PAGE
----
Lemon Thyme and Ginger

Triple C Cranberry Sauce

Triple C Cranberry Sauce Recipe.

Cranberry sauce is an essential Thanksgiving side dish. I am so accustomed to eating turkey with cranberry sauce it is hard to imagine serving turkey without it. Of all the side dishes made for this yearly feast, it is one of the easiest. The sauce takes about 20 minutes tops to prepare, then chills in the refrigerator for at least 2 hours before serving. It is so quick and easy, I do not understand why more people don’t make it. The canned sauce is convenient, but there is no comparison to homemade cranberry sauce.

Triple C Cranberry Sauce Recipe.

As a kid, I knew there must be a better alternative to the canned sauce. Every Thanksgiving and Christmas, Mom proudly displayed the solid jellied cranberry sauce on its’ own plate. It’s cylinder shape and distinctive ribbed markings revealed its canned origin and was futile to disguise it. As each person reached over to slice off sections of the jellied cranberry cylinder, one never knew where it would roll. It slid around so much, we needed an extra utensil to hold it still. More times than not you heard the distinctive thwack of a knife hitting the plate when it slipped off the cranberry sauce. I never knew if it was going to slide away and knock over the gravy boat.

Passing the cranberry sauce around the table was challenging as well. It took adept balancing skills to keep it from rolling off the plate and landing on your lap. Every holiday as each family member carefully carved out their portion, I secretly chuckled to myself wondering if this was the year the cranberry sauce got away.

Triple C Cranberry Sauce Recipe.

I am happy to say, eating canned cranberry sauce did not turn me off this condiment for good. I did like it, but I wanted something fresher. Once I was on my own, I did not waste time and quickly learned to make it from scratch. In fact, I learned how to make homemade sauce before I learned how to roast a turkey. In my opinion, homemade cranberry sauce is key to tying the whole meal together.

Whenever I host Thanksgiving it is for a large crowd of 30 family members. Everyone contributes a dish for this feast. The cranberry sauce must compliment every and any side dish in the buffet. As a result, my recipe does not have a lot of different herbs, spices or alcohol, but offers the classic pairing of tart cranberries with bitter-sweet orange zest and marmalade. This combination of bittersweet flavors goes with everything.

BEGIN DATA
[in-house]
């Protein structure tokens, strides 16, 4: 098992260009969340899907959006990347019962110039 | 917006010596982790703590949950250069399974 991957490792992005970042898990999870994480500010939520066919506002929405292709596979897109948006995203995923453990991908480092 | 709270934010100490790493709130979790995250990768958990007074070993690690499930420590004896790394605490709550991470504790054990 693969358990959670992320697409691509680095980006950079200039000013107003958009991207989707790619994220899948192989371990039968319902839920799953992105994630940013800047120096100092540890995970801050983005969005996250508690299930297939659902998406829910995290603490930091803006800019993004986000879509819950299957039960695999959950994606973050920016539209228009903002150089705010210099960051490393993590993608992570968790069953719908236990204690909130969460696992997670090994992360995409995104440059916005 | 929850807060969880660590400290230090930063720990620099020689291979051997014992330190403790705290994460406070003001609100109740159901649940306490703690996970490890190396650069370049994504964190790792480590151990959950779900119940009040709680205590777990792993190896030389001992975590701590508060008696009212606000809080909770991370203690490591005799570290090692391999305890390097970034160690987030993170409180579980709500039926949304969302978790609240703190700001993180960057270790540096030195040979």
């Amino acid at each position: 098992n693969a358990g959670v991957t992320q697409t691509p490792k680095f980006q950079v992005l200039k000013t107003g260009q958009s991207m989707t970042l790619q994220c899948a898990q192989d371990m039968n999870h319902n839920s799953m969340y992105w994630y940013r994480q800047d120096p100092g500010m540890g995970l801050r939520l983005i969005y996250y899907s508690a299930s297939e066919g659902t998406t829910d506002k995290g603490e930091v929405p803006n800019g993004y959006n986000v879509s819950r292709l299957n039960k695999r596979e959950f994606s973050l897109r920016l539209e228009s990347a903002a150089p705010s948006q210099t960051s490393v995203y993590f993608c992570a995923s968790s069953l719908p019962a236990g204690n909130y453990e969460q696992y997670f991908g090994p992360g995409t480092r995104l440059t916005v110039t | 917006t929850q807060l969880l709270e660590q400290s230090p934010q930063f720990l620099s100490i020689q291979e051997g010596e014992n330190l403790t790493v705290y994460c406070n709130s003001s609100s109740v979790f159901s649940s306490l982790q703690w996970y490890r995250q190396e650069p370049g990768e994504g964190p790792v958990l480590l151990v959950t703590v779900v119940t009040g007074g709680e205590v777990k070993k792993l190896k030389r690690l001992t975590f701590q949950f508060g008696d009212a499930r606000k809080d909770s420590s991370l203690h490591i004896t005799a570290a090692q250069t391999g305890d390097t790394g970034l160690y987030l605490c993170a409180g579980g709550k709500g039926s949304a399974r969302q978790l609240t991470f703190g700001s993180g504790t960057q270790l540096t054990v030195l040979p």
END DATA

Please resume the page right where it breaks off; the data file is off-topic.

More holiday side dishes: My Favorite Stuffing Recipe

Green Beans with Roasted Onions

Sweet and Spicy Herbed Carrots 

Triple C Cranberry Sauce Recipe.

I believe the original recipe comes from Bon Appetit magazine, probably around the early 1990’s. The publisher and author information are missing, but I believe this is an accurate guess since I subscribed to Bon Appetit at the time. I made one small change to the original.

The original recipe includes frozen concentrated cranberry juice cocktail. Unfortunately, finding frozen cranberry juice is getting harder and harder with each passing year. As a result, I make it one of two ways: reduce 2 cups of cranberry juice to one cup, or just add one cup of regular cranberry juice. Either way the cranberry sauce has a deep red color with tart cranberry flavor. If you can find frozen cranberry juice, feel free to use it.

Tripple C Cranberry Sauce recipe.

I call it Triple C Cranberry sauce because it has three different cranberry ingredients, fresh cranberries, dried cranberries, and cranberry juice. It also has three layers of orange flavorings, orange zest, orange juice and orange marmalade. Altogether these 2 x triple layers of cranberries and oranges, makes a tart and fruity cranberry sauce with a touch of sweetness for balance. It is not too thick or too thin, and spoons easily over your Thanksgiving meal. I promise, this cranberry sauce won’t roll away.